Monday, September 28, 2009

A Tiny Tax Could Do a World of Good

From the New York Times:

The G-20 nations could help both the poor and the global economy by fully financing lagging efforts to fight poverty and disease worldwide, and the best way to do this would be to impose a very small tax on the prosperous foreign exchange industry.

The eight United Nations Millennium Development Goals — which include eradicating extreme poverty and hunger, establishing universal primary education, reducing child mortality, improving maternal health and combating AIDS, malaria and other diseases — are meant to be reached by 2015. Morally and practically, the world must try harder to keep these promises. President Obama has made it clear that the United States has, in his words, “a responsibility to protect the health of our people, while saving lives, reducing suffering and supporting the health and dignity of people everywhere.”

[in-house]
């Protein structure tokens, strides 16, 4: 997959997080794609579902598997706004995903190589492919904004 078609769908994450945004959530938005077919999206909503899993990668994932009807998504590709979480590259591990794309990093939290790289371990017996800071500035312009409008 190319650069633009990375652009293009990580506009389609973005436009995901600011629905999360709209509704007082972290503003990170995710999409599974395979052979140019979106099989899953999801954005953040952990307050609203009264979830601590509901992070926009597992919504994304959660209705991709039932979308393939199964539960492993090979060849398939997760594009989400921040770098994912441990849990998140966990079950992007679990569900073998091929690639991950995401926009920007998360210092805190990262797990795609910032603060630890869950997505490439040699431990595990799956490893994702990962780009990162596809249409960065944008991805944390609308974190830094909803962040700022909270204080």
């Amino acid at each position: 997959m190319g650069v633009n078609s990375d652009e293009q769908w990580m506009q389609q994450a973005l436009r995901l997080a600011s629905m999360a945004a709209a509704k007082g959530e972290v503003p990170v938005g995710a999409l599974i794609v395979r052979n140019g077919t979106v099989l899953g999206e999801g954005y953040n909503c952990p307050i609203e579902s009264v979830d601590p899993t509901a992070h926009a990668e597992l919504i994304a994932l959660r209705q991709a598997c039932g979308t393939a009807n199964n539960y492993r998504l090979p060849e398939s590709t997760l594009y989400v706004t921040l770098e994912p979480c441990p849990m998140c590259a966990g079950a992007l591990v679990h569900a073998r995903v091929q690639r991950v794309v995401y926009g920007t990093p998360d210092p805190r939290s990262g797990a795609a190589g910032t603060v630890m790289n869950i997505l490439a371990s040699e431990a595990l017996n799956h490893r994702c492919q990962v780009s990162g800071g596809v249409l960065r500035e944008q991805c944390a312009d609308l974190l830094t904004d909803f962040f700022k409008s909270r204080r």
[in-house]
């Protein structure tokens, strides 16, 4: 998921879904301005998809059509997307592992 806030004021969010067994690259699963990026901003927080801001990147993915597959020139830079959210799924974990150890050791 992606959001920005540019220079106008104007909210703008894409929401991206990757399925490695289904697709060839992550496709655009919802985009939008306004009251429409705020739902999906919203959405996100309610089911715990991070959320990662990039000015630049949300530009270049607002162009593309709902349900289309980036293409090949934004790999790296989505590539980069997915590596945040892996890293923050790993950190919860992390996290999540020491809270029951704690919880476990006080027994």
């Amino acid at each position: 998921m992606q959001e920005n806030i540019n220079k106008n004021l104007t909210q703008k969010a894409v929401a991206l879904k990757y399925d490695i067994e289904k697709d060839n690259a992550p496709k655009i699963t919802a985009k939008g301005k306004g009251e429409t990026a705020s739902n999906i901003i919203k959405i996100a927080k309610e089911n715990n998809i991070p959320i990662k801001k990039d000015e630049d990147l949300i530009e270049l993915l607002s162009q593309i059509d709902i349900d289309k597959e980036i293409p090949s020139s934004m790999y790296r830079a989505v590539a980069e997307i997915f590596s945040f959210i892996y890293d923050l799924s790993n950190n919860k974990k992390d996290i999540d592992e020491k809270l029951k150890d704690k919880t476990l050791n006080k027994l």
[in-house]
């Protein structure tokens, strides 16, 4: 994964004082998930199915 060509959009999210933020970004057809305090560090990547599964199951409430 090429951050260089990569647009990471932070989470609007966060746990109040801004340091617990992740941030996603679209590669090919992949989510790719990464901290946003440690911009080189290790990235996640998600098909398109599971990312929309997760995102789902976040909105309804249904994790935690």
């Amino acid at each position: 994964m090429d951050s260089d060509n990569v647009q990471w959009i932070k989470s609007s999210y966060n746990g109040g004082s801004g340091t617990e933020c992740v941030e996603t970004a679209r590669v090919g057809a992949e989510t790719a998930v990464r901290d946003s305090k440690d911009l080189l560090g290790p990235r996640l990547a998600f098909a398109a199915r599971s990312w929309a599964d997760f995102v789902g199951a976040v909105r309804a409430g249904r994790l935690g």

Disease takes an enormous toll on economic growth: it sidelines or kills productive workers and causes tremendous suffering. Take, for instance, tuberculosis, an illness that with the right treatment can usually be cured. In 2007, it killed nearly 1.8 million people, more than 600 times the number who have died from H1N1 swine flu. The World Bank estimates that tuberculosis has caused the gross domestic product in some countries to fall as much as 7 percent.

Or consider maternal health. About 530,000 women worldwide die each year from pregnancy-related causes, most of them preventable, and millions more suffer injuries or develop lifelong disabilities. A serious effort to reduce those numbers would bring real economic gains. Improvements in the health of Asian women and children accounted for a significant share of that continent’s economic growth from 1965 to 1990.

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